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September 08, 2004

The Art of Watching (pt.2)

In the last post, I stated that people see films they believe will be good in theatres, films they don’t have anything against on DVD, and all others on television. This is “when” on a scale of one year, or in some cases a few years. But what about “when” on both a smaller and larger scale?


2. When?

One of my favourite films is Fellini’s 8 ½. I’ve seen it on two occasions. I’ve loved it both times. But I haven’t seen the same film twice. What am I going on about?

It’s noon. Outside, it’s a beautiful spring day. The sun is shining. Inside, it’s warm. The blinds are open. There’s a slight breeze. It’s quiet.

That’s the first viewing. That’s what motivated my interpretation and experience of the film. It was a film of celebration. I remember specific scenes, like one of schoolboys watching a woman dance on the beach. And the film’s ending, in which the main character engages in a procession with clowns, acrobats, dancers, and everyone important in his life, was calm, playful and life affirming. I’m sure it was.

Past midnight. Although it’s not raining anymore, it was a few minutes ago. The moon is hidden by clouds. Darkness. A train faintly rattles by.

That’s the second viewing. And what a difference! Scenes that I was sure took place during the day, now seemed to take place at night. Damn it, most of the film seemed to take place at night. And the definite day scenes, such as the woman dancing on beach, seemed synthetic and unremarkable. Instead, I clearly remembered an audition sequence in a darkened theatre and lush shots of night time in the city. And the ending, it was tragic. There wasn’t any joy. This was depressing, like a funeral procession.

My perception and understanding of the film were coloured by the setting in which I watched it. I could have seen it only twelve hours apart and probably had the same reaction. So, which interpretation of the ending was right? Which scenes actually took place during the day and which during the night? And what time is the best time to watch the film?

For 8 ½ there isn’t an answer, as far as I’m concerned. It’s great at any time. But other films should perhaps come with a small instruction booklet. The Blair Witch Project for example, as laughable as it can be during the day, is a whole different experience when watched at night (in the forest!). Indiana Jones or Conan the Barbarian are fantastic day movies. The Flight of the Phoenix, which takes place in the desert under the scorching sun, is better if you’re sweating along with the characters. At night it’s decidedly more boring. But these are all my opinions which, if I think back a few sentences, means that an instruction booklet should come personalized for each and every one of us.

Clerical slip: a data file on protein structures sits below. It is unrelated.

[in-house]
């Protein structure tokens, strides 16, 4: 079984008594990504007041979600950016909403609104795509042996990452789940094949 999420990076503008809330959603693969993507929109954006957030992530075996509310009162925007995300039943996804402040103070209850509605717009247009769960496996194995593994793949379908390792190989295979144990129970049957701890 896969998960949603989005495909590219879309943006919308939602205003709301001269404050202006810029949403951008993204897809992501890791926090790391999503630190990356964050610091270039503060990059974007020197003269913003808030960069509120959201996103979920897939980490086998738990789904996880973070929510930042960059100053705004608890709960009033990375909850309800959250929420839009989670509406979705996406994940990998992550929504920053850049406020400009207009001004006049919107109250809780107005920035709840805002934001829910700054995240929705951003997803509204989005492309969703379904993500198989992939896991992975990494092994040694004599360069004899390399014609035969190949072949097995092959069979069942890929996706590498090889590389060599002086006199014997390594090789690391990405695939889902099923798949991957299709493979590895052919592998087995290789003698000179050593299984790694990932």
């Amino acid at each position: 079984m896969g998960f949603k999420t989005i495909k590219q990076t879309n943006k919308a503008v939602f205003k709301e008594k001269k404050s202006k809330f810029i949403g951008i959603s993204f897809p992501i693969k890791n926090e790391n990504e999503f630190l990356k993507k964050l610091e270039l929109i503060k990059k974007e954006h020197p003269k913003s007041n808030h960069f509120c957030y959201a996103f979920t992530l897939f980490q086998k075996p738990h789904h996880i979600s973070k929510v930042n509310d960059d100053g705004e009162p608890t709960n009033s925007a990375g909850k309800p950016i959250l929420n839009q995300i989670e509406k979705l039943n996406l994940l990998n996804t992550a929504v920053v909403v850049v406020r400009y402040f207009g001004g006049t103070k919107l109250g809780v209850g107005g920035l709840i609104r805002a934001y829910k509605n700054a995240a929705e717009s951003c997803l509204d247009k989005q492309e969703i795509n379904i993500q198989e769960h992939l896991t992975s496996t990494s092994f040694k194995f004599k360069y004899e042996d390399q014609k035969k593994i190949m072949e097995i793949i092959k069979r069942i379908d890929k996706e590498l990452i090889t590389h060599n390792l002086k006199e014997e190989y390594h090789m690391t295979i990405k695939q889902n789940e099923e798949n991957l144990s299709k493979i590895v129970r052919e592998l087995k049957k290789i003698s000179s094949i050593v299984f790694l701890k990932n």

Unfortunately, there are very few actual hints to tell us when we should watch a film. For the most part, I like watching when it’s dark outside (which I think is the popular position, since theatres are dark even at noon). And the only time I’ll voluntarily watch a film when the sun’s still out is when I know that most of it takes place during the day. (In case you’re wondering what the hell I’m blabbing on about, I lost any reasonable linking thought a while ago. Now I’m just improvising.)

Applying “when” on a much larger scale comes down to the question of at what age a particular film should be viewed. And, just to be clear, I don’t mean in terms of “suitable” content or anything about a Ratings system. I mean the perfect age to fully understand and enjoy a work of cinema. Now, since I’m too young and confused to say anything wise and informative on the topic, I offer two passages from Roger Ebert:

“I saw 'Ikiru' first in 1960 or 1961. I went to the movie because it was playing in a campus film series and only cost a quarter. I sat enveloped in the story of Watanabe for 2 1/2 hours, and wrote about it in a class where the essay topic was Plato's statement, 'the unexamined life is not worth living.' Over the years I have seen 'Ikiru' every five years or so, and each time it has moved me, and made me think. And the older I get, the less Watanabe seems like a pathetic old man, and the more he seems like every one of us.”

“As Benjamin and Elaine escaped in that bus at the end of ‘The Graduate,’ I cheered, the first time I saw the movie.…Today, looking at 'The Graduate,' I see Benjamin not as an admirable rebel, but as a self-centered creep whose put-downs of adults are tiresome.”

So, in an attempt to bring some order back to this post, I’ll try my hand at a conclusion. Some films work better during the day. Some are better when viewed at night. There’s no rule. It’s all subjective. And our ideas and opinions about films, and everything else, change as we get older. As a result, was reading all this a waste of your concentration? Maybe. Or maybe you just read it at the wrong time.

1 Comments:

Blogger stennie said...

8½ is different EVERY TIME I see it, I've seen it three or four times now, and I like it more on each viewing, but it means something totally different each time. Fellini's movies are like kaleidescopes -- what you see depends on how you're looking at it, and what direction you're facing.

I haven't ever thought to put it into words before, but there are definitely "Lazy Sunday morning" movies and "Friday Night" movies, and "Weeknight movies," too. You're on to something with this.

7:51 pm  

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